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History and Piracy, and other asymetric threats

HMS Mary Rose in a battle with seven Algerine ...

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One of the more unusual units I studied at University was an eccentric module entitled ‘Rum, Sodomy and the Lash: Outlaws at sea 1650 to 1800′. Although the title hints at a bit of a laugh, and possibly sounds like something starring Johnny Depp (or the talentless wonder that is Orlando Bloom), the lessons seem all the more startling when we consider how Piracy and other ‘low-intensity’ or asymetric sea threats are occupying the thoughts of naval strategists.

Two examples spring to mind initially. Firstly we have the stereotypical Pirates of the Carribean – Blackbeard et al. They roamed a large tranche of the West Indies, principally hunting Spanish treasure ships. Initially this was sanctioned by HM Government as privateering, but I digress. The big lesson is, that no matter how cunning Pirates are, they will need to land every now and then to take on supplies, off-load their wares, exchange crew members and maintain their ships. And they can only do this if there is a regime – or a vacuum - that allows them to do so. In the Carribean this was Port Royal in Jamaica, a veritable Vipers Nest of cutthroats. Port Royal was only neutralised when it was swallowed up by an Earthquake. Once Port Royal was gone and the Pirates were denied a base, piracy dwindled.

The second  example is that of the Barbary Corsairs. North African seamen sailing out of modern Day Morrocco, Algeria and Tunisia, they paid nominal allegiance to the Ottoman Sultan in Istanbul.  Long before times of Bin Laden, Khomeini and Infatadas, the Barbary Corsairs sailed actively against Christian shipping, and on a number of occasions even landed in the South West of England and the South of Ireland and carted off whole villages into enslavement. The Barbrary Corsairs would not have been able to operate if the Sultan in Constantinople had taken them under a tighter rein, nor if the North African states had not actively encouraged them. Eventually raids by the Royal Navy culminating in the early 19th Century seriously dented the Corsairs. The privations of the Corsairs on US shipping also led to the formation of the US Navy around the same time.

The overall lesson, in my opinion? That it is all very well to float around in troubled waters chasing after miscreants, but that is only treating the symtoms and not the cause. But to treat the cause of piracy – ie, the states and ports that sustain it – ultimately you need to land and fight. Which is not something that Governments are willing to do, especially after the Iraq debacle. The irony being that dealing with piracy in somewhere like Somalia is more achievable than anything was in Iraq, but because of poor decision making back then, we are hamstrung now.

So, limited to treating the symptoms rather than the cause, what do we learn from the past?

With both the Carribean pirates and the Barbary Corsairs, the wooden walls of the Royal Navy were hardly suited to dealing with the fast, nimble ‘now you see them, now you don’t’ tactics of the Pirates. A vast, floating 74-gun ship of the line was no match for smaller, faster craft. In essence, large battleships honed towards pouring tons of metal at French and Spanish ships were hardly ideal for tackling smaller less conventional targets.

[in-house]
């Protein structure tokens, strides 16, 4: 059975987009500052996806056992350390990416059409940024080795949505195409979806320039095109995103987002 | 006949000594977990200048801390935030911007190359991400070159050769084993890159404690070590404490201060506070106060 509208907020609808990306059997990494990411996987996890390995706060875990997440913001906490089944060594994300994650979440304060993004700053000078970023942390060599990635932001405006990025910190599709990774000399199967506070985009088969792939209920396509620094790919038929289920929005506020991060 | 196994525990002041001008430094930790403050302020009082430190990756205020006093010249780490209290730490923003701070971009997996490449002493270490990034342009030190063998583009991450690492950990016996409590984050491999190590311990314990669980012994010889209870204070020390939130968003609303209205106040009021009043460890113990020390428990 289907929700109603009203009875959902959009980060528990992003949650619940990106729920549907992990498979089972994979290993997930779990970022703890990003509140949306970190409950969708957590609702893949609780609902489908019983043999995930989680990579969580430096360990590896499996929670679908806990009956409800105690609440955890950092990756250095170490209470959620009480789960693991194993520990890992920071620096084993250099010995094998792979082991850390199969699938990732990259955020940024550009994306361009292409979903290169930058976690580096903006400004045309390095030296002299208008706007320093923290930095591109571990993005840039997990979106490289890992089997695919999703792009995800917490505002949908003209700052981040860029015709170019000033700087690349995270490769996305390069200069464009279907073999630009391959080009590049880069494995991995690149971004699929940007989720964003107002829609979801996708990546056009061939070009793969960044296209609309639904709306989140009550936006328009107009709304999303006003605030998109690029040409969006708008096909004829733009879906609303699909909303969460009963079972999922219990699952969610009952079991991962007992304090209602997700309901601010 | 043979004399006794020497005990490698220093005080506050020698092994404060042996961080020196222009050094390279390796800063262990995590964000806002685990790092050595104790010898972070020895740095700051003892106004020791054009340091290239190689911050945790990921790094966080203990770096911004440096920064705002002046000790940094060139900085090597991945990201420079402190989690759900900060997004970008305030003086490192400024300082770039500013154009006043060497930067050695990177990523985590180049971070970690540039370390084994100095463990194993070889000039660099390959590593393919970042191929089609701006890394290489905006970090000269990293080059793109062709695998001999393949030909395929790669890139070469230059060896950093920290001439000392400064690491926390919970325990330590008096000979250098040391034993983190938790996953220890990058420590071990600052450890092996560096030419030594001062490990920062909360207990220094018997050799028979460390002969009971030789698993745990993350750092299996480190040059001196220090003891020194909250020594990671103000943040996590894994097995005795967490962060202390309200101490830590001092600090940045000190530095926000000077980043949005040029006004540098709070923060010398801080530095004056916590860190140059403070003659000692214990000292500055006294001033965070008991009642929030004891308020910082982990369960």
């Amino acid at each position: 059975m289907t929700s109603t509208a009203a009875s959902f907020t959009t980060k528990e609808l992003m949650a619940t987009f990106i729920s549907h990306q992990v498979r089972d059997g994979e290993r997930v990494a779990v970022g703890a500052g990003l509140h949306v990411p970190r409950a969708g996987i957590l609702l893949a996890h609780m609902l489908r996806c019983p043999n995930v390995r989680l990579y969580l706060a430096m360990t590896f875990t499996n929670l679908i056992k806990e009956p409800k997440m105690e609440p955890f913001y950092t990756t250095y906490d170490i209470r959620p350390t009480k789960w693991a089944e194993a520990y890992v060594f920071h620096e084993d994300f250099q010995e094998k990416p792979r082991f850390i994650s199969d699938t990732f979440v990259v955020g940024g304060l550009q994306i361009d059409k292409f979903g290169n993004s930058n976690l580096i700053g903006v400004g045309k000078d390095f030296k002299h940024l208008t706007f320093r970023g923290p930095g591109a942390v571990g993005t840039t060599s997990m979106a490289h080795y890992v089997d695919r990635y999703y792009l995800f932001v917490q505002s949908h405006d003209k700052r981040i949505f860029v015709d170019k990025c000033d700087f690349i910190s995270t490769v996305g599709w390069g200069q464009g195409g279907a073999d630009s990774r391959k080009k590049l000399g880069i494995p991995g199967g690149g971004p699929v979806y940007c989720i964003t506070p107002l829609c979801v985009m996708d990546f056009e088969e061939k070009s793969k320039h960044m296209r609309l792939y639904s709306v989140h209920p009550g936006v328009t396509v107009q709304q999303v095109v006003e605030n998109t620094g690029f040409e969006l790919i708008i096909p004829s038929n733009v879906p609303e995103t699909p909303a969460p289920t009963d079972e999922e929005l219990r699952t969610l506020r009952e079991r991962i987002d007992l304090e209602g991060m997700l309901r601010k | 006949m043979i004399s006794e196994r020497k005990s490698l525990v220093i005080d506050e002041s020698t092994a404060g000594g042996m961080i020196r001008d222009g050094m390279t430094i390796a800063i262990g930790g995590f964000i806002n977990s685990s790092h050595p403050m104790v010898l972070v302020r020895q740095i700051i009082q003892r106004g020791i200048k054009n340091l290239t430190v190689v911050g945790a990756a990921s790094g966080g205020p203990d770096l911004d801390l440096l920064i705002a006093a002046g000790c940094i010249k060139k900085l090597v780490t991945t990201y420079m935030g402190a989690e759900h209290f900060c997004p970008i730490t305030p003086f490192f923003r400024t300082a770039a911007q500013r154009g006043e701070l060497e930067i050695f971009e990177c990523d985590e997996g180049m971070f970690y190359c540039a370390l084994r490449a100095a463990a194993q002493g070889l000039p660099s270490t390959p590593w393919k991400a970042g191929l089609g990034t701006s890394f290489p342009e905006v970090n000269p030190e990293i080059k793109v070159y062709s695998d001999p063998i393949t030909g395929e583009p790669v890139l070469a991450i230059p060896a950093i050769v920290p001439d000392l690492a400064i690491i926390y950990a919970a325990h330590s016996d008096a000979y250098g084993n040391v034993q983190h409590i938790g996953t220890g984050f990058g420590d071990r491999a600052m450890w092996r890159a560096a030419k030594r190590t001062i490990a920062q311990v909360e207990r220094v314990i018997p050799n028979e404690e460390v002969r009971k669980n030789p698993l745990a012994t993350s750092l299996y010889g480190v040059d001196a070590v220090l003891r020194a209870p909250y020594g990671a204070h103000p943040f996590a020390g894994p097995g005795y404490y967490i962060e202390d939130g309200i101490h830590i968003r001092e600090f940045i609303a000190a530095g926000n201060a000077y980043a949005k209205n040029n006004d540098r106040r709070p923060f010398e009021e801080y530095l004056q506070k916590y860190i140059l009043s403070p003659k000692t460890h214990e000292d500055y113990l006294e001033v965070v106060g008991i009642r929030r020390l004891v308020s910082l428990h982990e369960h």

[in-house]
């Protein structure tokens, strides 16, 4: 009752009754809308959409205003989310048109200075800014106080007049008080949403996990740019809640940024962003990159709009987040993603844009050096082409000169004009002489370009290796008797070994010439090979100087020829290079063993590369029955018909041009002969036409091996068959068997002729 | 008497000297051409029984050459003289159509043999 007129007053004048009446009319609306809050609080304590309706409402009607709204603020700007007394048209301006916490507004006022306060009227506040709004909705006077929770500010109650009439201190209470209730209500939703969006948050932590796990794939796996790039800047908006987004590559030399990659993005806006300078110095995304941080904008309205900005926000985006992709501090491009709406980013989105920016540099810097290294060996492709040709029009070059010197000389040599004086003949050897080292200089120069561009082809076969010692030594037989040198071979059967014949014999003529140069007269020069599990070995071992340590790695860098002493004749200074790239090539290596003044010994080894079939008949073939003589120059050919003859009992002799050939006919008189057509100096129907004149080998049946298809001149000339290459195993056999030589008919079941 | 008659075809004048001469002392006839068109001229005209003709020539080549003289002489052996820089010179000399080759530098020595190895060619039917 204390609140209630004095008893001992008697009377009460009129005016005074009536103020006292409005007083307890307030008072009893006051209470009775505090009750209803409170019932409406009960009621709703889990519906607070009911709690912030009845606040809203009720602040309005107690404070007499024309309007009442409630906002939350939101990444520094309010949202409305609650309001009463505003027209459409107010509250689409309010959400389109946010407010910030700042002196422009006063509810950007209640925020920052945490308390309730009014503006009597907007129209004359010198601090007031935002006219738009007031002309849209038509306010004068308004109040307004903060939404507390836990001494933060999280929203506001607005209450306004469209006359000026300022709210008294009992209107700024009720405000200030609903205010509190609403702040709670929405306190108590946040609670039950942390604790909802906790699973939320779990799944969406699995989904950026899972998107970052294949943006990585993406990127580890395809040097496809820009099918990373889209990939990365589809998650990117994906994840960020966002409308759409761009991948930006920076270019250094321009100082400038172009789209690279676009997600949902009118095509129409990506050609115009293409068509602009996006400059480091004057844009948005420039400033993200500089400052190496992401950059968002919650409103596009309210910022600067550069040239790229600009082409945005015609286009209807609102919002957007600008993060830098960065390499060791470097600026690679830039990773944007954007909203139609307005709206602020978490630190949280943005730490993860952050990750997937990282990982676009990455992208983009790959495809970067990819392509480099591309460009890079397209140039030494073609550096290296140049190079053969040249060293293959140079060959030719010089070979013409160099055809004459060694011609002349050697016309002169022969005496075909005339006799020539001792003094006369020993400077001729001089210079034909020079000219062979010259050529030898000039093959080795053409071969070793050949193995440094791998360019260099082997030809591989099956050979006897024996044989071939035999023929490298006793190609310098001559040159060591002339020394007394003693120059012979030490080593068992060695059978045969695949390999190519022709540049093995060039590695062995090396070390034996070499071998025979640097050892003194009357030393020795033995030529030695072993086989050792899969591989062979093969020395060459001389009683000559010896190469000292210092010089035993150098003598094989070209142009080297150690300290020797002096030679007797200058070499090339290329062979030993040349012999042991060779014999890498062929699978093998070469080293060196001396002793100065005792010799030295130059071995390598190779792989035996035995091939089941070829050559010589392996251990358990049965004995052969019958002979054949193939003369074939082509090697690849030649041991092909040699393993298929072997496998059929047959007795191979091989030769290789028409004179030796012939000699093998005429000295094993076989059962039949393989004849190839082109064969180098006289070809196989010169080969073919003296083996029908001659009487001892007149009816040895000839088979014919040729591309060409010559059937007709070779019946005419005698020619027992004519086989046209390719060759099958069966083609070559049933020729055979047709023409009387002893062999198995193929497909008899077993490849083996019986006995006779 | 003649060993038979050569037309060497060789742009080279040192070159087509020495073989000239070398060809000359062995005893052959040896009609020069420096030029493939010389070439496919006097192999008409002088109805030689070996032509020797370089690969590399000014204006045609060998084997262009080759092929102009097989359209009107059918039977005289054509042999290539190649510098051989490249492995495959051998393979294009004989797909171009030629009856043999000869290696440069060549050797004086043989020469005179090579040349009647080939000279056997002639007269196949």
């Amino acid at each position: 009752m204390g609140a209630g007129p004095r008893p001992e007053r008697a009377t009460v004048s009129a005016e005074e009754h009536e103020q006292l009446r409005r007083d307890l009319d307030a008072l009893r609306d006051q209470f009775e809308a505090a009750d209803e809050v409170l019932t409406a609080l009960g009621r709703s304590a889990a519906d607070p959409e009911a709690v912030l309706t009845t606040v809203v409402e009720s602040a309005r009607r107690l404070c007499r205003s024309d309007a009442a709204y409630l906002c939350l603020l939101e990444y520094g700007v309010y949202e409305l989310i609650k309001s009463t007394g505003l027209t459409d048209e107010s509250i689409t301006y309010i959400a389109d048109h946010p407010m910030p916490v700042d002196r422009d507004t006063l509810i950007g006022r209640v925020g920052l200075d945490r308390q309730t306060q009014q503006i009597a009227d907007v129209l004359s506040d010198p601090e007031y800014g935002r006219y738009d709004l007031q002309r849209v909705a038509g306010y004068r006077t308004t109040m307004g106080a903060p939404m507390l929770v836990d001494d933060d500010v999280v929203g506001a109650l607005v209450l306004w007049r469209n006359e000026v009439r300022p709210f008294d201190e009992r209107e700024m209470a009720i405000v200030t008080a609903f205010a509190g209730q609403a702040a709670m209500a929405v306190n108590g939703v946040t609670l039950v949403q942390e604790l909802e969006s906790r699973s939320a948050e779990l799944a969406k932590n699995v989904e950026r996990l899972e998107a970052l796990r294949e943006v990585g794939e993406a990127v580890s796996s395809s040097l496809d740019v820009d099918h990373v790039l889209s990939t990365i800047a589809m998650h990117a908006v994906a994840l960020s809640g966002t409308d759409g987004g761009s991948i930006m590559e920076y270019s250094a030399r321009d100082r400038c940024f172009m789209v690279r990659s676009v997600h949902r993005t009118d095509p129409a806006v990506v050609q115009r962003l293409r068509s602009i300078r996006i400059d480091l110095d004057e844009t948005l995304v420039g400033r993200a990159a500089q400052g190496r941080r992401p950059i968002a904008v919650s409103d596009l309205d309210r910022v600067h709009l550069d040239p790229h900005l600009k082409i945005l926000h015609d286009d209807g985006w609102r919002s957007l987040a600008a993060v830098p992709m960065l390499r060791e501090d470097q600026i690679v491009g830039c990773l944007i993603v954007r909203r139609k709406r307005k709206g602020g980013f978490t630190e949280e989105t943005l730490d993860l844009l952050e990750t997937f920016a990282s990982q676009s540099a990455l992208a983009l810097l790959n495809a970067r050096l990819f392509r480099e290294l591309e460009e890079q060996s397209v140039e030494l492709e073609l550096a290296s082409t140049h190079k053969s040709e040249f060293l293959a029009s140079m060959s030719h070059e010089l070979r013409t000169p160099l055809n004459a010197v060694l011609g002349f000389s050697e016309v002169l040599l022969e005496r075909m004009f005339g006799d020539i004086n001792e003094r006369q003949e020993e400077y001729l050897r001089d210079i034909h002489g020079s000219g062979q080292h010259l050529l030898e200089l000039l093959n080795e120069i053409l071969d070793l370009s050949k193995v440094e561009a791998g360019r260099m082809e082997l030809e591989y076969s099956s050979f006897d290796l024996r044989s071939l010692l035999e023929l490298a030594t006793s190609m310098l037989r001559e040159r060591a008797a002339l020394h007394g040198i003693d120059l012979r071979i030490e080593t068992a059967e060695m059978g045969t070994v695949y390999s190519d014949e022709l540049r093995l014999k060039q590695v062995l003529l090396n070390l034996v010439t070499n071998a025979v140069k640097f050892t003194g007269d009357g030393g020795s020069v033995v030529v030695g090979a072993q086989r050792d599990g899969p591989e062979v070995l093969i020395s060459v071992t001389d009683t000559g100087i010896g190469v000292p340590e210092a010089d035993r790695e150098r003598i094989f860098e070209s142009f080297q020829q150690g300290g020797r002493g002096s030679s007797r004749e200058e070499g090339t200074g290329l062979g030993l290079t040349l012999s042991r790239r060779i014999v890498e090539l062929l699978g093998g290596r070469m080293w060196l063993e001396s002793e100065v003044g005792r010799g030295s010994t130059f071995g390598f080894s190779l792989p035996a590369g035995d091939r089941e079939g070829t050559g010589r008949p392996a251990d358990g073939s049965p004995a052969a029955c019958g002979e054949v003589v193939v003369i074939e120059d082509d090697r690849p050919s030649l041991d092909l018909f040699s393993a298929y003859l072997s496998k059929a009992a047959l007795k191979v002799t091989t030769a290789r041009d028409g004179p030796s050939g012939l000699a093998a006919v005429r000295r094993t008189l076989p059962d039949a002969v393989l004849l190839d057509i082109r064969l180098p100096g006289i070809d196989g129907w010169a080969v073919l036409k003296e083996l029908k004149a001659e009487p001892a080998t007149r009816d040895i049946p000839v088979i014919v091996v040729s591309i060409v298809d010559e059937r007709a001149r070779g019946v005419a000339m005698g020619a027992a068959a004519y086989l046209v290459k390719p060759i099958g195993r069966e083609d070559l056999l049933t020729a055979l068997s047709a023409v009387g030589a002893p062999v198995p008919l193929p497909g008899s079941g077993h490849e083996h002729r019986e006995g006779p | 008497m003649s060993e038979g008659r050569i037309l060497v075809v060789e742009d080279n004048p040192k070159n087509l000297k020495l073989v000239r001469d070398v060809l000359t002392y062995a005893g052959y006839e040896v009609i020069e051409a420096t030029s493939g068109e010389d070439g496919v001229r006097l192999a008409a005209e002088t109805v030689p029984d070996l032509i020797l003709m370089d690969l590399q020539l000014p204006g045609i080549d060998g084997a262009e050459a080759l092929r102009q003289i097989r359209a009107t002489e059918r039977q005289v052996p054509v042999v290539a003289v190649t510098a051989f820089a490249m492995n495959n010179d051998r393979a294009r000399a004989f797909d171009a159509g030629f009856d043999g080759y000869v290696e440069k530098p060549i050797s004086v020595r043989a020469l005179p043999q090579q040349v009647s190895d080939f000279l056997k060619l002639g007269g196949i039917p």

One useful example of how authorities changed tactics – and procurement – to deal with a problem is in how the Customs and Excise men tackled smugglers in Britain in the 17th and 18th centuries. Smuggling cheated the Exchequer out of fortunes, and more often than not was linked to other organised crime – not unliked drug dealing and smuggling nowadays. The smuggles operated small, fast craft in a clandestine manner, after dark and out of sheltered coves, inlets and harbours. Faced with such a problem, the revenue men fought the smugglers at their own game, employing fast cutter style craft, and working in what was virtually a ‘poacher turned gamekeeper’ approach, the idea that to deal with such a clever foe, you have to beat them at their own game.

It strikes me that military forces – including navies – are not particularly good at getting into the minds of enemies and threats that do not fit exactly into their staff college exercises. In the same manner, it took years for conventional forces to work out how to deal with terrorism, and how to keep the peace. But surely, if we have to deal with the threats that face us rather than the ones that we would like to face,  then threats HAVE to be dealt with, in the way that enables it to be resolved as effectively, as cheaply and as succesfully as possible.

So, if we are faced with fighting pirates in small boats in the Gulf of Aden, or swarm attacks and suicide boats, why are we lumbering on focussing solely on our big ships? It reminds me of the example of the Iran-Iraq War, when during the 1980′s rush to expand the US Navy, no-one thought to develop a Minewarfare capability. Any coincidence that Minewarfare ships are small and unglamorous? The US Navy eventually did a good job of dealing with the Iranian Navy in the late 1980′s by setting up Mobile Sea Bases – anchored platforms – to launch helicopters and small, fast but heavily armed boats to patrol the Gulf. Might it be better for us to work in this manner, from semi-permanent bases or floating motherships such as the Bay Class, than sending Frigates and Destroyers – the modern equivalents of the 74-gun ship of the line? All an escort vessel can do is launch a couple of RIBS – and something more flexible and substantial than that is needed.

Something tells me some of our regulars here might have a few things to ponder…!

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